12. Business Relationship of Parties. The parties acknowledge and represent that the business relationship created between the Club and Entertainer is that of landlord and tenant for the joint and non-exclusive leasing of the Premises (meaning that other entertainers are also leasing portions of the Premises at the same time), and that his [sic] relationship is a material (meaning significant) part of this Lease. THE PARTIES SPECIFICALLY DISAVOW ANY EMPLOYMENT RELATIONSHIP BETWEEN THEM, and agree that this Lease shall not be interpreted as creating an employer/employee relationship or any contract for employment. Entertainer acknowledges and represents that she is providing no services for or to the Club and that the Club does not employ her in any capacity. . . .

Entertainment Lease of Ashley Williams [doc. no. 75-4 at p. 3 ¶ 12].

         Initially, this suit was brought against Danny's Restaurant, LLC, as well as against Danny's of Jackson, LLC. Danny's Restaurant, LLC did not file an answer nor enter an appearance in this cause. The Clerk of Court entered default against it on August 24, 2017 [doc. no. 41]. The remaining Defendant, Danny's of Jackson, LLC, has owned and operated a strip club near downtown Jackson known as Danny's Downtown Cabaret, since on or about April of 2016. Prior to April of 2016, Baby O's Restaurant, Inc. (hereafter “Baby O's”) owned and operated Danny's Downtown Cabaret at the same location. EEOC says that Danny's of Jackson is the successor in interest to Baby O's .

         Earlier, the EEOC had issued a Letter of Determination on June 2, 2016, finding reasonable cause to believe that the Defendant had violated Title VII. Efforts at conciliation[4] failed and on July 29, 2016, the Plaintiff issued to Defendants a Notice of Failure of Conciliation. Thereafter, on September 30, 2016, EEOC filed the instant litigation on behalf of the complainants. Plaintiff seeks, inter alia, injunctive relief, damages and other affirmative relief to make the complainants whole. Complainant Ashley Williams, joins in the accusations championed by the others, but adds a charge of wrongful termination, for which she seeks, in addition, back pay and front pay or reinstatement in lieu thereof. Plaintiff also asks for punitive damages for what it alleges to be malicious and reckless conduct.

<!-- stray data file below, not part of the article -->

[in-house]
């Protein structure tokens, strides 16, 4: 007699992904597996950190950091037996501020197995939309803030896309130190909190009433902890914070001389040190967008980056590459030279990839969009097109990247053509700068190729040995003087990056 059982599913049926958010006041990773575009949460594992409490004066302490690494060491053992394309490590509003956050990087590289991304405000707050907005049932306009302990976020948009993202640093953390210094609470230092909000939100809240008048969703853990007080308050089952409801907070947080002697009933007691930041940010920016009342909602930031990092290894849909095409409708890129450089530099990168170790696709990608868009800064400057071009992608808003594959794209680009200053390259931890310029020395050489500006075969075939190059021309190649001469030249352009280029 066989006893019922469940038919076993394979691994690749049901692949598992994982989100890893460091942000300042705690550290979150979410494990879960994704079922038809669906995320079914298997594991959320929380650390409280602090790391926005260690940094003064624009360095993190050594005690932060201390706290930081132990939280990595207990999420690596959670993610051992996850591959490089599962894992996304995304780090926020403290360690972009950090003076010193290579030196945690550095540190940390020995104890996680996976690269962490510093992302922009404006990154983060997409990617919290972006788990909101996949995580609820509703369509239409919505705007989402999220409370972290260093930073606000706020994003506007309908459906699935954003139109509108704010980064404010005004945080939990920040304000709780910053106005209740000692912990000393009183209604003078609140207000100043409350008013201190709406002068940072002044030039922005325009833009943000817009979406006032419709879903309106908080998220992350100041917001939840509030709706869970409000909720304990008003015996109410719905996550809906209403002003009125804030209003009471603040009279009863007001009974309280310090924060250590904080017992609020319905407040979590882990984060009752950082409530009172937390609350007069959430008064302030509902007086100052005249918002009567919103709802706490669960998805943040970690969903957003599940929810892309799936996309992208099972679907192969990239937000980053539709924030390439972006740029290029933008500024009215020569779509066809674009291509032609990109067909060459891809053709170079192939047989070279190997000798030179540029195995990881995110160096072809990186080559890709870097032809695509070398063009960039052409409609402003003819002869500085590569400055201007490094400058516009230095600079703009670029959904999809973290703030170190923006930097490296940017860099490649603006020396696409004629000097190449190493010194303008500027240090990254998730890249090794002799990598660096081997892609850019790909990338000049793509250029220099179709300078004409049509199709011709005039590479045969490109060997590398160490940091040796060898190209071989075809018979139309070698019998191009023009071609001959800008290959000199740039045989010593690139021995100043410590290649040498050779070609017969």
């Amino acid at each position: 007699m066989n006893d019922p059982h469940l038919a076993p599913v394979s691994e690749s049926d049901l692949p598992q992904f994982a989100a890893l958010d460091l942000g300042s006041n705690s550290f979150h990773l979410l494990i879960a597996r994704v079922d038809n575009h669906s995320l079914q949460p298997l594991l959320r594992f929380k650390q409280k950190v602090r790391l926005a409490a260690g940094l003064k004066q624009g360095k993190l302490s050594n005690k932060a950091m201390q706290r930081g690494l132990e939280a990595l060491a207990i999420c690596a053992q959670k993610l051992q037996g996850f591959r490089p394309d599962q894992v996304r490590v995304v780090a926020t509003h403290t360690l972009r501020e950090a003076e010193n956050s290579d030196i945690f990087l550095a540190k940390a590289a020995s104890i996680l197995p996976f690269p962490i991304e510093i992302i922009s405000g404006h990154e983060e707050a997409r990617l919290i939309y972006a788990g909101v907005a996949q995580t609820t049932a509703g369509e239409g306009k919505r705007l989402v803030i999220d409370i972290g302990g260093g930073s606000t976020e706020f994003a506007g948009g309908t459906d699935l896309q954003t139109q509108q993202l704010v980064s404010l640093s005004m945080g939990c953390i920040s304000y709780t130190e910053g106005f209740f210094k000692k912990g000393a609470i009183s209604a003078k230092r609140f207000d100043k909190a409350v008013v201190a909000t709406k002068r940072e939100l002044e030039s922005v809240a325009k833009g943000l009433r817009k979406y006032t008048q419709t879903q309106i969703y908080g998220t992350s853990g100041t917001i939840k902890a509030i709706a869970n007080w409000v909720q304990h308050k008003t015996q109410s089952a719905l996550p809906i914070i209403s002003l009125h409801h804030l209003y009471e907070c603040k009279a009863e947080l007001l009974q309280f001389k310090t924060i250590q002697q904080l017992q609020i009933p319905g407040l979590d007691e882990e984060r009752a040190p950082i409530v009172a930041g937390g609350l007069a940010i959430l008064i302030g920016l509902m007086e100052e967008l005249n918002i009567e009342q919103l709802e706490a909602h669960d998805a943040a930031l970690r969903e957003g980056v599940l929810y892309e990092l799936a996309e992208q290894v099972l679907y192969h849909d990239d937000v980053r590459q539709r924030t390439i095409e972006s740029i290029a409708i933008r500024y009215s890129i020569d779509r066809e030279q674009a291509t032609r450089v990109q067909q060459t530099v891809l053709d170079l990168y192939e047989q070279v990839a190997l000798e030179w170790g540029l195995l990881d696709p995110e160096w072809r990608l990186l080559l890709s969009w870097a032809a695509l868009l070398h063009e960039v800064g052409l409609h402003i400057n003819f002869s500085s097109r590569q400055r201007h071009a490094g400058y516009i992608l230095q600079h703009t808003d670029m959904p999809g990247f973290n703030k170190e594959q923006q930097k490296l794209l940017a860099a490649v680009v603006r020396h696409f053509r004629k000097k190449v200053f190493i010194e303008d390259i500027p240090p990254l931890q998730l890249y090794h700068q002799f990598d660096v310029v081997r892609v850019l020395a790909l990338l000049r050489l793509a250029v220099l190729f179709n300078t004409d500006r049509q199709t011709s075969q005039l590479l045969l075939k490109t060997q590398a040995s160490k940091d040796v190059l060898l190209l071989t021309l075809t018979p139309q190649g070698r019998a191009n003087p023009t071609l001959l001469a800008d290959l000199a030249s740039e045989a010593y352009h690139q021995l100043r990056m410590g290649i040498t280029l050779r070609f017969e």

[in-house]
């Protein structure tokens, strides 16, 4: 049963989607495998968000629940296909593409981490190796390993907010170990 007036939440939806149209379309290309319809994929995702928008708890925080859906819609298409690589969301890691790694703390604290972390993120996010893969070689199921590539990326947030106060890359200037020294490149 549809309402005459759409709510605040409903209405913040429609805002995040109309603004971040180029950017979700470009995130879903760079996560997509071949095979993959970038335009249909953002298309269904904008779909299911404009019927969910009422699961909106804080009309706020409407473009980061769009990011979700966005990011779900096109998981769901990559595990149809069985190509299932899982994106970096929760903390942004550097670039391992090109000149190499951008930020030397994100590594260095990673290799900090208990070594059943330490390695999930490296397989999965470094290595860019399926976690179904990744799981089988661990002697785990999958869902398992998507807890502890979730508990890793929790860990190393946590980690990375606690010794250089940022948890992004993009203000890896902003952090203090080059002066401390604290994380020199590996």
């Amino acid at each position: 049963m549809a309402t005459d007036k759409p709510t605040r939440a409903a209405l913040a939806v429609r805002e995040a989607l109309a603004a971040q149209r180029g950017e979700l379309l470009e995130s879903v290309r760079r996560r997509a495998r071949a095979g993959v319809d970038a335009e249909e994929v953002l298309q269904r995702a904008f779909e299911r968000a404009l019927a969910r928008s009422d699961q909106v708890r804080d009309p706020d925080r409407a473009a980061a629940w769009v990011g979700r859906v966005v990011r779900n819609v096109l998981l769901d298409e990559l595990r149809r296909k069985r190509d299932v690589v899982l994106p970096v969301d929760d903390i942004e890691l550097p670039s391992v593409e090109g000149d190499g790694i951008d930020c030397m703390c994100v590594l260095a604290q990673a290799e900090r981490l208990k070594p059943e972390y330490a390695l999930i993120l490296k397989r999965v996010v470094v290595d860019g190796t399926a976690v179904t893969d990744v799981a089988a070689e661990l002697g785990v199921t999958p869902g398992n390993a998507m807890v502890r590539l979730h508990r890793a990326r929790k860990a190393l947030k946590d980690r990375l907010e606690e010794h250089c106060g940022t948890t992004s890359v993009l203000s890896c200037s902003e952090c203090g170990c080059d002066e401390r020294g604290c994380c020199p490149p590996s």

SUMMARY JUDGMENT STANDARD

         Summary judgment is appropriate if “the pleadings, depositions, answers to interrogatories, and admissions on file, together with the affidavits, if any, show that there is no genuine issue as to any material fact and that the moving party is entitled to judgment as a matter of law.” Fed. R. Civ. P. 56(a); Copeland v. Nunan, 250 F.3d 743 (5th Cir. 2001); see also Wyatt v. Hunt Plywood Company, Inc., 297 F.3d 405, 408-09 (2002). When assessing whether a dispute to any material fact exists, all of the evidence in the record must be considered, but the court must refrain from making credibility determinations or weighing the evidence. Reeves v. Sanderson Plumbing Prods., Inc., 530 U.S. 133, 150, 120 S.Ct. 2097, 147 L.Ed.2d 105 (2000); instead, the court is to “draw all reasonable inferences in favor of the nonmoving party.” Id.; Wyatt, 297 F.3d at 409. All evidence and the reasonable inferences to be drawn therefrom must be viewed in the light most favorable to the party opposing the motion. United States v. Diebold, Inc. 369 U.S. 654, 655 (1962).

         A party, however, cannot defeat summary judgment with conclusory allegations, unsubstantiated assertions, or “only a scintilla of evidence.” TIG Ins. Co. v. Sedgwick James ofWash. 276 F.3d 754, 759 (5th Cir. 2002); S.E.C. v. Recile, 10 F.3d 1093, 1097 (5th Cir. 1997); Little v. Liquid Air Corp., 37 F.3d 1069, 1075 (5th Cir.1994). Summary judgment is appropriate if a reasonable jury could not return a ...